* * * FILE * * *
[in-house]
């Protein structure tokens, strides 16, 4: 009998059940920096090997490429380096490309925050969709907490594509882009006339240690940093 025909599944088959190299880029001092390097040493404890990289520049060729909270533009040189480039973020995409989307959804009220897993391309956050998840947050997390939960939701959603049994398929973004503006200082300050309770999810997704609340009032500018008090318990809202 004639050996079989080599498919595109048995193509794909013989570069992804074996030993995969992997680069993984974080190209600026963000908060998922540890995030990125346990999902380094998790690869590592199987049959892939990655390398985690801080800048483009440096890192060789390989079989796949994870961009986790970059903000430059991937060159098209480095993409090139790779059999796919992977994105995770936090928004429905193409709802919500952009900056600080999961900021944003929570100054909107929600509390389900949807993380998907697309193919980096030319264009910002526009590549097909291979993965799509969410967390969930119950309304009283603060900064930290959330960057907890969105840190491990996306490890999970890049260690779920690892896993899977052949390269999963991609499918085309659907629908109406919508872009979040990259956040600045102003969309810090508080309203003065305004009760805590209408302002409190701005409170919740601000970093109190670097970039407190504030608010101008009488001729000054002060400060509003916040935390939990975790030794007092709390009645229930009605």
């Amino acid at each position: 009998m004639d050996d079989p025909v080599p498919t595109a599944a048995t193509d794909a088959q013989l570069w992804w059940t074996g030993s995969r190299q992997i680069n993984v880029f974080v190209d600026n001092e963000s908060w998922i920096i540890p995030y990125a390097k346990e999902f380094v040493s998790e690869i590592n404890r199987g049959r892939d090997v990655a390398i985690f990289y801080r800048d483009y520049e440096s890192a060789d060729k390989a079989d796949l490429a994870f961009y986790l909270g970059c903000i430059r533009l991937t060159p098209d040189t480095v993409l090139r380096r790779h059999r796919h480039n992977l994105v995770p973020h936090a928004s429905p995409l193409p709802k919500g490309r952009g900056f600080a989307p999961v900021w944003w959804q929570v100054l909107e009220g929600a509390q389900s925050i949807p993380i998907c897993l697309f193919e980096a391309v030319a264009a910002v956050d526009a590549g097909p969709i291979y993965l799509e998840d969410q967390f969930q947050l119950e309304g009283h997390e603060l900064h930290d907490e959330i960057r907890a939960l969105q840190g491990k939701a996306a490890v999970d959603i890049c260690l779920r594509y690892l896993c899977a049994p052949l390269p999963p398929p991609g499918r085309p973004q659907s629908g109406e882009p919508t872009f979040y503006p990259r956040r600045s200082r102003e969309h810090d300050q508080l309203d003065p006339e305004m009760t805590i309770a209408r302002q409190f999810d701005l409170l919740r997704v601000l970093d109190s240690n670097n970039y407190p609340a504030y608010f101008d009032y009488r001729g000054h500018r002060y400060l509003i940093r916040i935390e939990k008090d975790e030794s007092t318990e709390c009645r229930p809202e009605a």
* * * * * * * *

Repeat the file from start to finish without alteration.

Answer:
[in-house]
């Protein structure tokens, strides 16, 4: 009998059940920096090997490429380096490309925050969709907490594509882009006339240690940093 025909599944088959190299880029001092390097040493404890990289520049060729909270533009040189480039973020995409989307959804009220897993391309956050998840947050997390939960939701959603049994398929973004503006200082300050309770999810997704609340009032500018008090318990809202 004639050996079989080599498919595109048995193509794909013989570069992804074996030993995969992997680069993984974080190209600026963000908060998922540890995030990125346990999902380094998790690869590592199987049959892939990655390398985690801080800048483009440096890192060789390989079989796949994870961009986790970059903000430059991937060159098209480095993409090139790779059999796919992977994105995770936090928004429905193409709802919500952009900056600080999961900021944003929570100054909107929600509390389900949807993380998907697309193919980096030319264009910002526009590549097909291979993965799509969410967390969930119950309304009283603060900064930290959330960057907890969105840190491990996306490890999970890049260690779920690892896993899977052949390269999963991609499918085309659907629908109406919508872009979040990259956040600045102003969309810090508080309203003065305004009760805590209408302002409190701005409170919740601000970093109190670097970039407190504030608010101008009488001729000054002060400060509003916040935390939990975790030794007092709390009645229930009605």
């Amino acid at each position: 009998m004639d050996d079989p025909v080599p498919t595109a599944a048995t193509d794909a088959q013989l570069w992804w059940t074996g030993s995969r190299q992997i680069n993984v880029f974080v190209d600026n001092e963000s908060w998922i920096i540890p995030y990125a390097k346990e999902f380094v040493s998790e690869i590592n404890r199987g049959r892939d090997v990655a390398i985690f990289y801080r800048d483009y520049e440096s890192a060789d060729k390989a079989d796949l490429a994870f961009y986790l909270g970059c903000i430059r533009l991937t060159p098209d040189t480095v993409l090139r380096r790779h059999r796919h480039n992977l994105v995770p973020h936090a928004s429905p995409l193409p709802k919500g490309r952009g900056f600080a989307p999961v900021w944003w959804q929570v100054l909107e009220g929600a509390q389900s925050i949807p993380i998907c897993l697309f193919e980096a391309v030319a264009a910002v956050d526009a590549g097909p969709i291979y993965l799509e998840d969410q967390f969930q947050l119950e309304g009283h997390e603060l900064h930290d907490e959330i960057r907890a939960l969105q840190g491990k939701a996306a490890v999970d959603i890049c260690l779920r594509y690892l896993c899977a049994p052949l390269p999963p398929p991609g499918r085309p973004q659907s629908g109406e882009p919508t872009f979040y503006p990259r956040r600045s200082r102003e969309h810090d300050q508080l309203d003065p006339e305004m009760t805590i309770a209408r302002q409190f999810d701005l409170l919740r997704v601000l970093d109190s240690n670097n970039y407190p609340a504030y608010f101008d009032y009488r001729g000054h500018r002060y400060l509003i940093r916040i935390e939990k008090d975790e030794s007092t318990e709390c009645r229930p809202e009605a």